To Blackhazel Beck where no hazel now grows,
Lichenous finger of exotic wood,
Sign from moist warm woodland
-A distant land-
To lost rainforests of home.
In parkland well barred
White dots scour the hill,
Stripping saplings bare of bark
And leaves as they unfurl,
Psychedelic tupped ewe blending with bracken.
There is a change in the weather, we know so well,
Waves of clouds, swirl,
Break over the fell
Crashing with silent surf
Over winters green fields.
Footprints in the mist-dampening snow,
Ephemeral, wind warms to water
Drifting high into mist
Seeking adventure, testing times
Up high again.
Time out of mind, cloven hooves of red deer
Wander to summer high pastures
Above the treeline, away from wolves
Stalking through the woods
Hoping for strays.
Where once the aurochs browsed
The meandering marshy morass below,
Wallowing in beavered lodges – calm waters
Boar and Bear, snuffle through leaf litter,
Snoring in craggy cave and hollow tree.
Lynx stalks through thicket,
Pelt a fine prize crowns a chieftain’s head,
Bears teeth around his neck,
Claws that once raked his arm
Fasten his cloak.
Swarming salmon seethe up the Great River
Spawn in glacial gravel flowing from mountainside
The river turns from sunrise to sunset
Spiralling, tumbling and rounding
Returning to the Whales water.
Now people summit
In mist and snow,
Clad in black gold,
From deep depths drawn,
Form coloured nylon and plastic.
Playing at wildness
In park, on path
Released from the pen,
Free to roam but constrained on the fell
Close the gate when you leave, please.
Twin paps of Mell, Great and Little
Both crowned with barrows of ancient chiefs
Oak and elm their final bed,
Pyre fired urn, holding charred bones,
Watch from a distance over park-life games.
The primary influence on these musings whilst climbing Blencathra is George Monbiot’s recent book Feral, a treatise on the re-wilding of the environment. Unsurprisingly he received a hostile reception from some Lake District farmers despite acknowledging there are many problems, cultural and social, inherent in the process and that the dispossession of farmers is not the way forward. Whilst the Lake District National Park and National Trust have set to in planting up some areas with native trees, notably around less accessible ghylls and scree strewn slopes, there still remains a lot to be done. A notable success is Ennerdale, and Thirlmere is steadily loosing its green cloak of spruce. Effectively these conservation bodies have preserved the picturesque qualities of a deforested landscape, where you can walk for hours and barely see any mammal other than sheep (and humans!), at the expense of the wildlife. Despite being quite fond of sheep myself they are desperately destructive, and have largely been responsible for the process of deforestation in the uplands at least since the Bronze Age over three thousand years ago.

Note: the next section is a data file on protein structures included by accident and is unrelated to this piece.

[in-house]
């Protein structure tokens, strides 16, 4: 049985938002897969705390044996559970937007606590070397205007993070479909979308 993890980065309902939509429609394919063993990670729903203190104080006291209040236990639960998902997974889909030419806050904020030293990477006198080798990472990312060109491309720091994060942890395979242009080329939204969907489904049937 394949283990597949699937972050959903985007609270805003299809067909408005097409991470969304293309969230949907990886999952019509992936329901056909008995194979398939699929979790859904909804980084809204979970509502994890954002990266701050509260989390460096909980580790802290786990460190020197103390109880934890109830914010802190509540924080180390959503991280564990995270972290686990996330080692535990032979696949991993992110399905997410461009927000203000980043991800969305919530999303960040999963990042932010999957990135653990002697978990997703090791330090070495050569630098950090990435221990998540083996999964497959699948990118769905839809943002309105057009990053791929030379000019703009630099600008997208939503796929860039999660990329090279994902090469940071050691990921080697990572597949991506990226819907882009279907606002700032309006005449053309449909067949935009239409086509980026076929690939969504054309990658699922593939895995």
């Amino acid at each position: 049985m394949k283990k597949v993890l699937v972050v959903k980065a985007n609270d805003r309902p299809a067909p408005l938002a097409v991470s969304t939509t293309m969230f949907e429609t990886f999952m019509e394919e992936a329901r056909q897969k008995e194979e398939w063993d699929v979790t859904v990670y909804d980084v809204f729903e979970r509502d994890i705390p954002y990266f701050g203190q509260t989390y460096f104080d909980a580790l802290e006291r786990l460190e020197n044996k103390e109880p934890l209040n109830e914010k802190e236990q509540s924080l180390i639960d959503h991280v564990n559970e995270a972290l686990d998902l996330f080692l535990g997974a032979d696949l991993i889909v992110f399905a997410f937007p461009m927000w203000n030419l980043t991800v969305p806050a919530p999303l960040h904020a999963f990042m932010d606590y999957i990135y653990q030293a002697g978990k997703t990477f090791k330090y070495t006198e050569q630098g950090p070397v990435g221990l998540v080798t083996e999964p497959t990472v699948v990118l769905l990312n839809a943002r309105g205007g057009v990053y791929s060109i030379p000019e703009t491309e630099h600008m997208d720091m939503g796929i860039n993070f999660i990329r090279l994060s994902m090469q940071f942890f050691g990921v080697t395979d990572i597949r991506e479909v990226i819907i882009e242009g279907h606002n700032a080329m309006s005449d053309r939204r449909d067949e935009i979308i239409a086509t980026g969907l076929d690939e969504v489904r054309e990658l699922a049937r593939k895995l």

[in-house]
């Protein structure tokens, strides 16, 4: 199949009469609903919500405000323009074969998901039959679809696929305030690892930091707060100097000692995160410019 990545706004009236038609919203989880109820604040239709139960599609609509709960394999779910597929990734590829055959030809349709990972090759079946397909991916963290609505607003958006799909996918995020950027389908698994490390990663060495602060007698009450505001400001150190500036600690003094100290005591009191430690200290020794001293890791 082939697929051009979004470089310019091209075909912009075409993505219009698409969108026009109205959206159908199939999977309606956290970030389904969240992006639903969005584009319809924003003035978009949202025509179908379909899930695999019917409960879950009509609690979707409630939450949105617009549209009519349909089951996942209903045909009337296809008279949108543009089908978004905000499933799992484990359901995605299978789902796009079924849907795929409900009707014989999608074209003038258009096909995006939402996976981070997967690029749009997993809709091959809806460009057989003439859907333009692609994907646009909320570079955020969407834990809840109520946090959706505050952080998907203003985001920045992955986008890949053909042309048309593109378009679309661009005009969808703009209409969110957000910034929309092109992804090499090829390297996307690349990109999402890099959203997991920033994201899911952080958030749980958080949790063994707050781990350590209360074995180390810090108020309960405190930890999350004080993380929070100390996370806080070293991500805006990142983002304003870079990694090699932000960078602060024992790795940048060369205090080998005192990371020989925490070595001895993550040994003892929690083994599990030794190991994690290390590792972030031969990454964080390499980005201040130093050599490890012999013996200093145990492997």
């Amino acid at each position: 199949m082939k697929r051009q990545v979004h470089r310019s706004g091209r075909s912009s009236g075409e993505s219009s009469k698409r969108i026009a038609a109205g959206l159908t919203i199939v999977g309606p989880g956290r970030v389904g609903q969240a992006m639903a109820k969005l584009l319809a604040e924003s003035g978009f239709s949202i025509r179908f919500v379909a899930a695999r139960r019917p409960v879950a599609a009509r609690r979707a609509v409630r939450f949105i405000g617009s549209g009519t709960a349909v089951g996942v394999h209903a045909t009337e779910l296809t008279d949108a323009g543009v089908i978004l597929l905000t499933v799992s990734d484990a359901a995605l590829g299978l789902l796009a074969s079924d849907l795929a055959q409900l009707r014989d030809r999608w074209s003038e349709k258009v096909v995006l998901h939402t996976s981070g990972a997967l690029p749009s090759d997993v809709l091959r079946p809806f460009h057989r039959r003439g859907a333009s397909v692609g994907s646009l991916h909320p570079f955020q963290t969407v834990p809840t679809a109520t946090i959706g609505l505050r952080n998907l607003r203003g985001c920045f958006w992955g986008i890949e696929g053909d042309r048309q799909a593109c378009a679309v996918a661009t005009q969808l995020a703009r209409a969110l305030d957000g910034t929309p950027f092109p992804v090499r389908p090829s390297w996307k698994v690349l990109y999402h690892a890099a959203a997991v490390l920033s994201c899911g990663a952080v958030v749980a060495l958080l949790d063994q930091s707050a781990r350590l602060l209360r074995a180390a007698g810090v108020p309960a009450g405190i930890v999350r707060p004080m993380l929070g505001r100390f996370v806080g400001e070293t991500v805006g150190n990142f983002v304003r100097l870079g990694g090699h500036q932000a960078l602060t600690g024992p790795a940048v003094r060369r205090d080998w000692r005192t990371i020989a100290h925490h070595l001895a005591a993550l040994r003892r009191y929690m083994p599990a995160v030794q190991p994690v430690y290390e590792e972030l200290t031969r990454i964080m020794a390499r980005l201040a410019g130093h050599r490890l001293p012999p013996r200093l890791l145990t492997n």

George Monbiot argues that the present and former forests of the western coasts of the British and Irish Isles are in fact temperate rain-forests. I would agree with this as I listen to the rain hammering on the roof. It can best be seen perhaps on the western coasts of Scotland where native oak and birch wood survive, festooned with massive growths of lichens and mosses. This makes the deforestation all the more destructive as the upland soils are rapidly depleted of nutrients, this has the knock on effect of increased run off, acidification, erosion and destruction of salmon spawning grounds. There were not always large areas of mire on the uplands!
The aurochs was a native form of cattle, massive bigger than modern domestic cattle something like a buffalo in size, it was hunted to extinction in Britain around the Bronze Age, although extant in Europe for longer and preserved in the Polish forests for the royal hunt until the last cow died in 1627. People have been influencing the landscape in the Cumbrian Mountains from the Neolithic Period and arguably earlier into the Mesolithic. Imagining the wealth of wildlife in that time, it seems that it would not be so hard to find your dinner. The burials mentioned on Great and Little Mell fells were from the middle Bronze Age around 12-1500 BC, brief notes can be found here and here. Their settlements may now be buried in the blanket bog on the west of these fells. There remains an Iron Age settlement still visible on the opposite side of the valley to Threlkeld, this may well have had roots in the Bronze Age.